10

I'm used to compiling for Linux so this .lib stuff is a bit weird for me. With my program under Visual Studio I keep getting random unresolved external symbol for other libs and even Microsoft Runtimes.

1>glfw3.lib(init.c.obj) : error LNK2019: unresolved external symbol __imp__vsnprintf referenced in function __glfwInputError
1>MSVCRTD.lib(vsnprintf.obj) : error LNK2001: unresolved external symbol __imp__vsnprintf
1>glfw3.lib(context.c.obj) : error LNK2019: unresolved external symbol __imp__sscanf referenced in function _parseVersionString
1>MSVCRTD.lib(vsnprintf.obj) : error LNK2001: unresolved external symbol __imp___vsnprintf
1>C:\Program Files (x86)\Microsoft Visual Studio 14.0\VC\lib\OLDNAMES.lib : warning LNK4272: library machine type 'UNKNOWN' conflicts with target machine type 'X86'

I am only including these libraries and I can confirm they are being found:

x86/glew32s.lib
x86/glfw3.lib
x86/glfw3dll.lib
opengl32.lib

With their inherited values:

kernel32.lib
user32.lib
gdi32.lib
winspool.lib
comdlg32.lib

I can confirm that this is the exact order. I have tried installing and re-installing Windows 7 SDK and Visual Studio - I am also on Windows 7.

Any help regarding this issue would be appreciated and I am happy to give out more information if required.

Thanks, Boncey

  • Apparently this is not a problem about finding the libraries, but mismatching architectures (though what that UNKNOWN is doing here is a bit puzzling...). – JBL Apr 10 '15 at 8:08
  • No idea, I have no idea what OLDNAMES.lib does and I didn't include it anyway. :s – Boncey Apr 10 '15 at 8:09
  • @JBL I'm not so sure about that; I get the same error with 32-bit glfw + 32-bit MSVCRT.lib as with 64-bit glfw + 64-bit MSVCRT.lib. – Dan May 25 '15 at 16:08
8

The problem is that your glfw static libs were built with a different version of Visual Studio than the one you're using. As of spring 2015, the prebuilt ones on glfw.org are not compatible with Visual Studio 2015 RC (which you appear to be using).

Fortunately, GLFW is a small codebase released under a permissive license, so the easiest solution is just to create a new project for it in your solution. The steps will go something like this:

  1. Create a new empty project GLFW in your solution.
  2. Copy in the include, deps/GL, and create a src folder.
  3. Copy all the source files into the src folder for platforms you intend to support. For windows, this is everything with a win or wgl prefix, or no prefix. You can ignore all the cmake stuff.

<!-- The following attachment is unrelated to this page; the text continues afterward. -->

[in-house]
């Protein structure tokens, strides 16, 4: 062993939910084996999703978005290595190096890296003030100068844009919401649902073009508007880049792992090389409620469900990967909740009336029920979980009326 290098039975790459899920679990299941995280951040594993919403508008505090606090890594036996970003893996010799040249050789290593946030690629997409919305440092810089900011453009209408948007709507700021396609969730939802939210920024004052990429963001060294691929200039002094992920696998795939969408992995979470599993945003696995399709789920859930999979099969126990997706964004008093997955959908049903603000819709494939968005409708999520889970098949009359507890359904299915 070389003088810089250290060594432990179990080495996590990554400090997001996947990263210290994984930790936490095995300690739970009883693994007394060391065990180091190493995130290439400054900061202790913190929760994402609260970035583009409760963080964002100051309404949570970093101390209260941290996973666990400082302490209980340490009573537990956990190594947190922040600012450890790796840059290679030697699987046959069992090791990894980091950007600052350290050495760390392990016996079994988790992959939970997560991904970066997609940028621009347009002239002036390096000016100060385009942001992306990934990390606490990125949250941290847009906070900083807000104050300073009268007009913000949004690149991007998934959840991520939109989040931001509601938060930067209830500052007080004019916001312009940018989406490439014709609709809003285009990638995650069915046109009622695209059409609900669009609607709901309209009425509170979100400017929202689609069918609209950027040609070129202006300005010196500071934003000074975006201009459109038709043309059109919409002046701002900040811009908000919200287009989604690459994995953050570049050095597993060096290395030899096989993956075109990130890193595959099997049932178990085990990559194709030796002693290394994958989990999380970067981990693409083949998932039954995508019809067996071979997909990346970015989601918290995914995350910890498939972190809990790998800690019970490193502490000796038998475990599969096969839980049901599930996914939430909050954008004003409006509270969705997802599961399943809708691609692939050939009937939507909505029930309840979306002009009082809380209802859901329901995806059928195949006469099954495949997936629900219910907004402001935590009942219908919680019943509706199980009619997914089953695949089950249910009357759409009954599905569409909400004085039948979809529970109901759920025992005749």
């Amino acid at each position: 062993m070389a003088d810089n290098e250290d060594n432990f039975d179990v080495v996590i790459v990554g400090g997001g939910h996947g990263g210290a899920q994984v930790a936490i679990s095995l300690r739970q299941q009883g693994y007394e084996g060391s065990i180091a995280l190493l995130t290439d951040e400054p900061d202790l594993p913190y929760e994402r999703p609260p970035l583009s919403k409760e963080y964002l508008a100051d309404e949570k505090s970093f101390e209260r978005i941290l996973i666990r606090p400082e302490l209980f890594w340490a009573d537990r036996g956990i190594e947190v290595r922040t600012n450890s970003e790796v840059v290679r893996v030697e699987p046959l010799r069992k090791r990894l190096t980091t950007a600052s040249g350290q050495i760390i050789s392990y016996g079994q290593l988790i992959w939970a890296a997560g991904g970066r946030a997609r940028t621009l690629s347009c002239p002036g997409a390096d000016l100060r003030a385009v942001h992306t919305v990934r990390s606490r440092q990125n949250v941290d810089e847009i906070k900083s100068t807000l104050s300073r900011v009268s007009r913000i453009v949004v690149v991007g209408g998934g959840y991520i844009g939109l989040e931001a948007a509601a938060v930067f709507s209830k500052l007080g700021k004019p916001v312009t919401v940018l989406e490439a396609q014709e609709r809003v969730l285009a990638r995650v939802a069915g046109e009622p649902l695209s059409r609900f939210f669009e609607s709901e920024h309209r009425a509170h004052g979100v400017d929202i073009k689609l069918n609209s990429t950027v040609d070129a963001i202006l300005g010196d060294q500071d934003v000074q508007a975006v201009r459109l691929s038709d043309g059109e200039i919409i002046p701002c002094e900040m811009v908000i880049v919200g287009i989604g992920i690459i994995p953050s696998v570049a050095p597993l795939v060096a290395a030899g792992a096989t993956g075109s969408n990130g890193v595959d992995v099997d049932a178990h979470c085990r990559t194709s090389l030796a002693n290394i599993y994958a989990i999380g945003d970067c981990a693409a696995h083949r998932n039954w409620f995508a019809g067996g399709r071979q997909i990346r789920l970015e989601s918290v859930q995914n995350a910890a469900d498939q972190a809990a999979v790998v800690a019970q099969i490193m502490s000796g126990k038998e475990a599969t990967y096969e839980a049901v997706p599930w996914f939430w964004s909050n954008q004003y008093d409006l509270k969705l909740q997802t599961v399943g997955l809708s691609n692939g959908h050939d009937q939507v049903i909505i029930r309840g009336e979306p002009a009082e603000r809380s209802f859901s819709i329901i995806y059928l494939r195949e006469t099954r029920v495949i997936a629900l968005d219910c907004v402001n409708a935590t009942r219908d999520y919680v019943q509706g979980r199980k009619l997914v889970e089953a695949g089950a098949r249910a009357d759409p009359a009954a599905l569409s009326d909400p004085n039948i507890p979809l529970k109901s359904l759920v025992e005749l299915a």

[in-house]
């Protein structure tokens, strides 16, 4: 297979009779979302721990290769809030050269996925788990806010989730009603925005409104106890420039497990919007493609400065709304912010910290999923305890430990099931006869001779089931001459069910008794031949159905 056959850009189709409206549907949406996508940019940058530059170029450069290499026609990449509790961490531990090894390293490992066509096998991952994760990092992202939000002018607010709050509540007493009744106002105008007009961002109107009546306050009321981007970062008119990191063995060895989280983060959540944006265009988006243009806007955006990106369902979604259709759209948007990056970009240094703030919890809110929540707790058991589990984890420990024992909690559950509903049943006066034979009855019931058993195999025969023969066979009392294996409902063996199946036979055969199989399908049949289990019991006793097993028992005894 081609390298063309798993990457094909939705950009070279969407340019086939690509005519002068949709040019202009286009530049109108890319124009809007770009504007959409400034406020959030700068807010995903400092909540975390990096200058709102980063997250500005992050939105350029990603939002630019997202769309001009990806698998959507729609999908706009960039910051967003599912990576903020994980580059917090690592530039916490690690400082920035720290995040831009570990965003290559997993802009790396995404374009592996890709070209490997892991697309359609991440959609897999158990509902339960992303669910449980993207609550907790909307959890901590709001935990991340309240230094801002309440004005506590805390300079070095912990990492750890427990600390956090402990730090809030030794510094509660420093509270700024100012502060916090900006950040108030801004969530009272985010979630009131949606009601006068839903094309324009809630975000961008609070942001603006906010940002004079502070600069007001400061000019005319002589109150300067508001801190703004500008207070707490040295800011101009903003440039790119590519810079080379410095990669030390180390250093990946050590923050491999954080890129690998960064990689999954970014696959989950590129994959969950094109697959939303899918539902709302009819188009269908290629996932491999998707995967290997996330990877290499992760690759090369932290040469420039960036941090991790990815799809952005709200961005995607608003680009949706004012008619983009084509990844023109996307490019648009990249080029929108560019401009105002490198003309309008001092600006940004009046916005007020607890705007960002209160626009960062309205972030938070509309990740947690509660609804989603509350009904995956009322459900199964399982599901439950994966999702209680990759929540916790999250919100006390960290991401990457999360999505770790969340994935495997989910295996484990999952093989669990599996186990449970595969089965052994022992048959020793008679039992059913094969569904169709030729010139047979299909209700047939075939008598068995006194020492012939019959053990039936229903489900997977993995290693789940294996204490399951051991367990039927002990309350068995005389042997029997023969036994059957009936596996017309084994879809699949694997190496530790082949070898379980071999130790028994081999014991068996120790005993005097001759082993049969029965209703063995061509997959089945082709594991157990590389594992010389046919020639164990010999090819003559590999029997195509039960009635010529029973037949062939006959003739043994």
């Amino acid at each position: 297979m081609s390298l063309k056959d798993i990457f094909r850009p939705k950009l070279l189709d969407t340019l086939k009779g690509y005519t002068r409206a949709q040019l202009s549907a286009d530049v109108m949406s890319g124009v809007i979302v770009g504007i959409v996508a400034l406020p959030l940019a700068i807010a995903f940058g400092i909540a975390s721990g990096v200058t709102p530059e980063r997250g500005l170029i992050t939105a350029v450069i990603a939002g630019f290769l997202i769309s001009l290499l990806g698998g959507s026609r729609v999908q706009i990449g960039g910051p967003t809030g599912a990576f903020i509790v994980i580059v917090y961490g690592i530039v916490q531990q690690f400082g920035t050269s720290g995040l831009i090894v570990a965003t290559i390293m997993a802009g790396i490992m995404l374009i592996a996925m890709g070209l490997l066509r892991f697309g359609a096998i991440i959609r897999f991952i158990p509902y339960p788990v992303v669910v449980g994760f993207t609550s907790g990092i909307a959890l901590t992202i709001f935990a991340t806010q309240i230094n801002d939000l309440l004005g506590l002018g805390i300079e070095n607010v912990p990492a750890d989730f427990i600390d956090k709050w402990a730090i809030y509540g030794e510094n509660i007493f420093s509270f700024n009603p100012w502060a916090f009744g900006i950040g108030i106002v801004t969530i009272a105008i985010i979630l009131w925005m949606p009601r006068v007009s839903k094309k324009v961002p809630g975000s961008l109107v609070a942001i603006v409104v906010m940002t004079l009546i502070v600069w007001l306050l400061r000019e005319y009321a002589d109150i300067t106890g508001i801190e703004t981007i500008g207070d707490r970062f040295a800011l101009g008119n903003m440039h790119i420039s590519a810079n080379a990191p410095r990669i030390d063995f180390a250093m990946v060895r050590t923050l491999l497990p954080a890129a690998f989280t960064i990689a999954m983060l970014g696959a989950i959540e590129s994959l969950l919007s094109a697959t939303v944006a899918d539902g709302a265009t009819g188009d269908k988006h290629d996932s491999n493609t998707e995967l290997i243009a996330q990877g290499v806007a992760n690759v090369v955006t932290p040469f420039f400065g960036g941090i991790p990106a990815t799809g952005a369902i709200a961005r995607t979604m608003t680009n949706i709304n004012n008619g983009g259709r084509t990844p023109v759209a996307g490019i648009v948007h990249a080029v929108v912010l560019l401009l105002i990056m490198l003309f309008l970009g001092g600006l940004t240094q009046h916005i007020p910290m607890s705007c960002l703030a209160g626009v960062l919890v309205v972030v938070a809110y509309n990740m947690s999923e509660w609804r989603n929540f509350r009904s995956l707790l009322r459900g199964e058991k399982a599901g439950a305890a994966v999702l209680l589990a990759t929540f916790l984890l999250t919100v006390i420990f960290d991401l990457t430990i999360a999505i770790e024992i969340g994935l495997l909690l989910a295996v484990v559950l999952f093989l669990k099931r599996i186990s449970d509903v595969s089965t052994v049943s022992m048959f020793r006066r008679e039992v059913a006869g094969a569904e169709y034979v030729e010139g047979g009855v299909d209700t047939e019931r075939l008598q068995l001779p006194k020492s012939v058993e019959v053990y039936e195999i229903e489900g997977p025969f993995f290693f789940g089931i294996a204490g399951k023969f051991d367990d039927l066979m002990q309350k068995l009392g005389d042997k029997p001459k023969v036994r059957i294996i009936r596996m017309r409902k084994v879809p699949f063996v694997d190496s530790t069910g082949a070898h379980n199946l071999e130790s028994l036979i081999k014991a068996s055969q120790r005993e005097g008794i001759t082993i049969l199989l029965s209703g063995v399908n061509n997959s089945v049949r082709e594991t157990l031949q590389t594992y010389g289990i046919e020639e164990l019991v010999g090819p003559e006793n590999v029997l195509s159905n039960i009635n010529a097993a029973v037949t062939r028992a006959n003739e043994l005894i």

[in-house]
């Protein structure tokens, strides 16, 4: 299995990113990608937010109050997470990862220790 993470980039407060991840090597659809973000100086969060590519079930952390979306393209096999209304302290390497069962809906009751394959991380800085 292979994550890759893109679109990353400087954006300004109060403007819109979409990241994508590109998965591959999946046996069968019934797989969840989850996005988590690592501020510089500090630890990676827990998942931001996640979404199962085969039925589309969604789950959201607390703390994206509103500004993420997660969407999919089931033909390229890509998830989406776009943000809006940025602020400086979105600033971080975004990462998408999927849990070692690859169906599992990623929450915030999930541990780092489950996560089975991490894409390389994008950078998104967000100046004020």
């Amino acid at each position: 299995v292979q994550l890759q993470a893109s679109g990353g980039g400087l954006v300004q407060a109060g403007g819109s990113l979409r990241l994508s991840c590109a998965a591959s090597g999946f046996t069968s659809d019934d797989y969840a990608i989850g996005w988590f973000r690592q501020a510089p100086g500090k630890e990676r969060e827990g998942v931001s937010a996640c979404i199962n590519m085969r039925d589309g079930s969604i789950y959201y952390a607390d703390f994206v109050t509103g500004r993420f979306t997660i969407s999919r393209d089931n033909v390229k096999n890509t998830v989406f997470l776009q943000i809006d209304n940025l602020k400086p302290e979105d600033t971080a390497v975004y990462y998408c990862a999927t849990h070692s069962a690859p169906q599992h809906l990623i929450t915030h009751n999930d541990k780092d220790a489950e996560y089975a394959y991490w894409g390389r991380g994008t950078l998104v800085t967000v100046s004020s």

4. Create a file in src called glfw_config.h containing #defines of _GLFW_WIN32, _GLFW_WGL, and _GLFW_USE_OPENGL. If you want to support more than just windows, you'll have to conditionally define the options you want in this file. All the options are described in src/glfw_config.h.in.
  5. Add all the relevant files to the Visual Studio project.
  6. In the project options, set Configuration Type to static lib. Under C/C++ > General, make sure SDL Checks is disabled. And under Preprocessor, add _GLFW_USE_CONFIG_H to the definitions.
  7. Set your main project to depend on the GLFW project (in the right-click menu). Finally, add the correct GLFW lib to your linker dependencies. (I have the output directory for GLFW set up so the correct lib is just $(SolutionDir)GLFW\$(Platform)\$(Configuration)\glfw.lib.)
  • Update 2/2017 - vs2015 binaries are now available on the glfw website. – 3Dave Feb 17 '17 at 21:26
18

You can also add an additional library to your linker input i.e, legacy_stdio_definitions.lib

Go to Properties > Linker > Input.

And in Additional Dependencies add the above mentioned library.

  • 1
    Since it's a wee bit unclear what exactly to add, the "Additional dependencies" field is a semicolon separated list of paths. It seems that simply appending ;legacy_stdio_definitions.lib should be sufficient. I dunno where this file is on the disk, but VS was able to find it. – Kat Oct 30 '15 at 22:51
  • 1
    You can also reference this within a .cpp file via #pragma comment(lib, "legacy_stdio_definitions.lib") – adzm Mar 30 '16 at 21:38
  • worked just fine – Amir ElAttar Nov 1 '16 at 10:25
0

It looks like there's a misconnect between dynamic and static runtime library linking. The "__imp" prefix on the symbols means your code is looking for something from a DLL, but the libraries you're linking in are probably expecting static runtime libraries.

Bring up the project property pages (under Build->Properties), and look for the C++ category on the left. Under "Code Generation" there should be an entry called "Runtime Library". This is probably currently set to Multi-threaded Debug DLL (/MDd), since it looks like you're compiling in debug mode. Change this to Multi-threaded Debug (/MTd), and recompile everything. See if that now works.

  • 3
    This didn't fix anything. – Boncey Apr 11 '15 at 17:55

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